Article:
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  1. #1
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    Disc brake alignment! Ahh!

    Alright so here we go again...As everyone probably knows by now I have an '05 steelhead. I got all the stuff for the rear end so I was getting that together. Only problem...when the wheel is all the way forward the disc rotor doesn't quite line up with the caliper, like it is too far forward. I can move it back and it fits alright but how do I make sure the wheel is parallel with the dropouts? Any hardware exist for this? I'm running a rear derailleur if it makes a difference. Even when I got it lined up I look at the rotor and the contact area stops about 2mm short of the cutouts on the inside. I'm pretty new to the whole disc brake thing so any advice would be appreciated, thanks. I'm going to buy a book soon so I should be asking less questions then.

  2. #2
    Meh.
    Reputation: XSL_WiLL's Avatar
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    You can use dual chain tensioners, or if the wheel is dished right, make sure there is the same amount of frame/tire clearance on each side.

  3. #3
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    this is a well known problem with steelheads, which I also I mentioned in your other thread as well.
    This won't matter as much since you are running a geared setup though, unless you are a stickler and feel you absolutely need the shortest dropouts possible on that frame.
    you can use tensioners for your dropouts to align the axle, some use them on both sides, as XSL_WiLL mentioned, but I find that completely unnecessary and only run one on the drive side, then align using the stays as a guage for centering. You can find some tensioners made for mtb, such as the Surly, but I like a lot of the bmx offerings a bit better. If you have a 10mm axle, a 3/8 bmx tensioner should work just fine.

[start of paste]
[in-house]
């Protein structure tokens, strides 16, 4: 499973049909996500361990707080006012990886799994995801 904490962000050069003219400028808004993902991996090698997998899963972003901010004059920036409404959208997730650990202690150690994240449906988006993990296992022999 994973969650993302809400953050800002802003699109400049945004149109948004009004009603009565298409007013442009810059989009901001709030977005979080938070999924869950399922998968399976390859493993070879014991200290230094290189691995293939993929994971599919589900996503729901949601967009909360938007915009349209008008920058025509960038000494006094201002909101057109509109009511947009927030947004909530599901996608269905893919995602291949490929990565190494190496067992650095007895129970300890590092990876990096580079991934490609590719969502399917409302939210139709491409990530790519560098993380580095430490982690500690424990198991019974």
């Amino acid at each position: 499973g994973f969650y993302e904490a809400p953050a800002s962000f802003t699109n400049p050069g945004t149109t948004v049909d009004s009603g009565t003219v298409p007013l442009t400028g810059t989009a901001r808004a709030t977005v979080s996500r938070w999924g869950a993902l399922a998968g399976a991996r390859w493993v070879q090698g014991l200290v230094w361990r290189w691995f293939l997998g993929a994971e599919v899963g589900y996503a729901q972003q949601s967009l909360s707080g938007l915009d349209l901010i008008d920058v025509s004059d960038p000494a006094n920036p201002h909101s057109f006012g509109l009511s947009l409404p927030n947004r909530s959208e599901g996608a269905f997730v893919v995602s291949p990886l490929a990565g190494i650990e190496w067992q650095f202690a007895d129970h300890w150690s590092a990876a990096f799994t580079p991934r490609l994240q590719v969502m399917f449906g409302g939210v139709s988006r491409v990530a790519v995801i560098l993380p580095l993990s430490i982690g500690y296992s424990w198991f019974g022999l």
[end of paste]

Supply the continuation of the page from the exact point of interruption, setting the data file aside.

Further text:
Are you running a quick-release axle??? if so, ditch it for a solid 10mm bolt on axle kit for your hub, it is much more stable and won't slide.
    Last edited by BikeSATORI; 09-21-2006 at 03:52 PM.
    Schralp it Heavy.

  4. #4
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    Quote Originally Posted by BikeSATORI
    this is a well known problem with steelheads, which I also I mentioned in your other thread as well.
    This won't matter as much since you are running a geared setup though, unless you are a stickler and feel you absolutely need the shortest dropouts possible on that frame.
    you can use tensioners for your dropouts to align the axle, some use them on both sides, as XSL_WiLL mentioned, but I find that completely unnecessary and only run one on the drive side, then align using the stays as a guage for centering. You can find some tensioners made for mtb, such as the Surly, but I like a lot of the bmx offerings a bit better. If you have a 10mm axle, a 3/8 bmx tensioner should work just fine.
    Are you running a quick-release axle??? if so, ditch it for a solid 10mm bolt on axle kit for your hub, it is much more stable and won't slide.

    Nope I'm running a 10mm axle. I assume it's 10mm at least, it's an azonic outlaw.

  5. #5
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    Crap the outlaws have a 12mm thru axle on the rear instead of 10mm...are the 10mm ones available anywhere for the outlaw? And apparently I have to loosen the caliper to take the wheel off or the disc rotor gets in the way. Bah....
    Last edited by sovietspyguy; 09-21-2006 at 06:47 PM.

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